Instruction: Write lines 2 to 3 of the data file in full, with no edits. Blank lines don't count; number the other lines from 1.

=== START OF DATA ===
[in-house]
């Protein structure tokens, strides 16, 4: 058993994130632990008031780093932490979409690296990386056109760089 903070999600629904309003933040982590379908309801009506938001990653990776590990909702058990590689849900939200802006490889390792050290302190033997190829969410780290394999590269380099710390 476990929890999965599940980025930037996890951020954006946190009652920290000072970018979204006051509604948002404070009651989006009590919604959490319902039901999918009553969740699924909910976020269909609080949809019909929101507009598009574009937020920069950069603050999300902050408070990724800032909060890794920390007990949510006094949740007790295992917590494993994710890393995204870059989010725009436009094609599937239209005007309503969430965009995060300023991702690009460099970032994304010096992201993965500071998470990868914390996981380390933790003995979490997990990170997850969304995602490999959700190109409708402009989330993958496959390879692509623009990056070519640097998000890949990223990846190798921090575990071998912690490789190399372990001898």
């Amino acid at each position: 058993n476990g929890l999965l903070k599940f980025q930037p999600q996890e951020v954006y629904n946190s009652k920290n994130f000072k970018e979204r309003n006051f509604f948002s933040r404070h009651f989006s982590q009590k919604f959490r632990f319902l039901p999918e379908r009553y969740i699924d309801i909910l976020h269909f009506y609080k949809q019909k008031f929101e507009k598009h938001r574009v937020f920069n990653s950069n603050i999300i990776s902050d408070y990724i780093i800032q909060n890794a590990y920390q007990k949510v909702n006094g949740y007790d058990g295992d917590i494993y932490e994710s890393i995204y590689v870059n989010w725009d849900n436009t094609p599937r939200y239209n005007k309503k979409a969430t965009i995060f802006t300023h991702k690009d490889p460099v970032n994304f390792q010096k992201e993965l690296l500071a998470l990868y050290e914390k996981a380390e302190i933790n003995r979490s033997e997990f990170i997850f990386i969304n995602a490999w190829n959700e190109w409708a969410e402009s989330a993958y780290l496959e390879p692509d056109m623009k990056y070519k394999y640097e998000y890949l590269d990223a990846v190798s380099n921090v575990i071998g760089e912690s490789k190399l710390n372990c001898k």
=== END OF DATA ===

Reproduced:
């Protein structure tokens, strides 16, 4: 058993994130632990008031780093932490979409690296990386056109760089 903070999600629904309003933040982590379908309801009506938001990653990776590990909702058990590689849900939200802006490889390792050290302190033997190829969410780290394999590269380099710390 476990929890999965599940980025930037996890951020954006946190009652920290000072970018979204006051509604948002404070009651989006009590919604959490319902039901999918009553969740699924909910976020269909609080949809019909929101507009598009574009937020920069950069603050999300902050408070990724800032909060890794920390007990949510006094949740007790295992917590494993994710890393995204870059989010725009436009094609599937239209005007309503969430965009995060300023991702690009460099970032994304010096992201993965500071998470990868914390996981380390933790003995979490997990990170997850969304995602490999959700190109409708402009989330993958496959390879692509623009990056070519640097998000890949990223990846190798921090575990071998912690490789190399372990001898």
């Amino acid at each position: 058993n476990g929890l999965l903070k599940f980025q930037p999600q996890e951020v954006y629904n946190s009652k920290n994130f000072k970018e979204r309003n006051f509604f948002s933040r404070h009651f989006s982590q009590k919604f959490r632990f319902l039901p999918e379908r009553y969740i699924d309801i909910l976020h269909f009506y609080k949809q019909k008031f929101e507009k598009h938001r574009v937020f920069n990653s950069n603050i999300i990776s902050d408070y990724i780093i800032q909060n890794a590990y920390q007990k949510v909702n006094g949740y007790d058990g295992d917590i494993y932490e994710s890393i995204y590689v870059n989010w725009d849900n436009t094609p599937r939200y239209n005007k309503k979409a969430t965009i995060f802006t300023h991702k690009d490889p460099v970032n994304f390792q010096k992201e993965l690296l500071a998470l990868y050290e914390k996981a380390e302190i933790n003995r979490s033997e997990f990170i997850f990386i969304n995602a490999w190829n959700e190109w409708a969410e402009s989330a993958y780290l496959e390879p692509d056109m623009k990056y070519k394999y640097e998000y890949l590269d990223a990846v190798s380099n921090v575990i071998g760089e912690s490789k190399l710390n372990c001898k």